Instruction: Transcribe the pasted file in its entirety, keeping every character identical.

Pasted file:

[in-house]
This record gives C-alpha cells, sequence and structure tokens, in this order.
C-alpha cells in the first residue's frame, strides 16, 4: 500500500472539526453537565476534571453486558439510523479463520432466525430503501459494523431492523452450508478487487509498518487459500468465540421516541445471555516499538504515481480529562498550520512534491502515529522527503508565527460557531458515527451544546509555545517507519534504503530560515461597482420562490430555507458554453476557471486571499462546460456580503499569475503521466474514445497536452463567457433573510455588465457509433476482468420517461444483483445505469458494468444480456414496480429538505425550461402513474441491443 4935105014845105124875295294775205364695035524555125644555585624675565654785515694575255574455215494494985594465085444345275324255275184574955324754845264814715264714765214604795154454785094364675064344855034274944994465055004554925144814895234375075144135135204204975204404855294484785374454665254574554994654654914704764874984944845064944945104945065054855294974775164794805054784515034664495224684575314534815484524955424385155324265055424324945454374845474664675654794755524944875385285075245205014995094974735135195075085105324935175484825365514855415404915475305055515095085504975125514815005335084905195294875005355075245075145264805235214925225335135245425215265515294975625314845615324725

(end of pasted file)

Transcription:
[in-house]
This record gives C-alpha cells, sequence and structure tokens, in this order.
C-alpha cells in the first residue's frame, strides 16, 4: 500500500472539526453537565476534571453486558439510523479463520432466525430503501459494523431492523452450508478487487509498518487459500468465540421516541445471555516499538504515481480529562498550520512534491502515529522527503508565527460557531458515527451544546509555545517507519534504503530560515461597482420562490430555507458554453476557471486571499462546460456580503499569475503521466474514445497536452463567457433573510455588465457509433476482468420517461444483483445505469458494468444480456414496480429538505425550461402513474441491443 4935105014845105124875295294775205364695035524555125644555585624675565654785515694575255574455215494494985594465085444345275324255275184574955324754845264814715264714765214604795154454785094364675064344855034274944994465055004554925144814895234375075144135135204204975204404855294484785374454665254574554994654654914704764874984944845064944945104945065054855294974775164794805054784515034664495224684575314534815484524955424385155324265055424324945454374845474664675654794755524944875385285075245205014995094974735135195075085105324935175484825365514855415404915475305055515095085504975125514815005335084905195294875005355075245075145264805235214925225335135245425215265515294975625314845615324725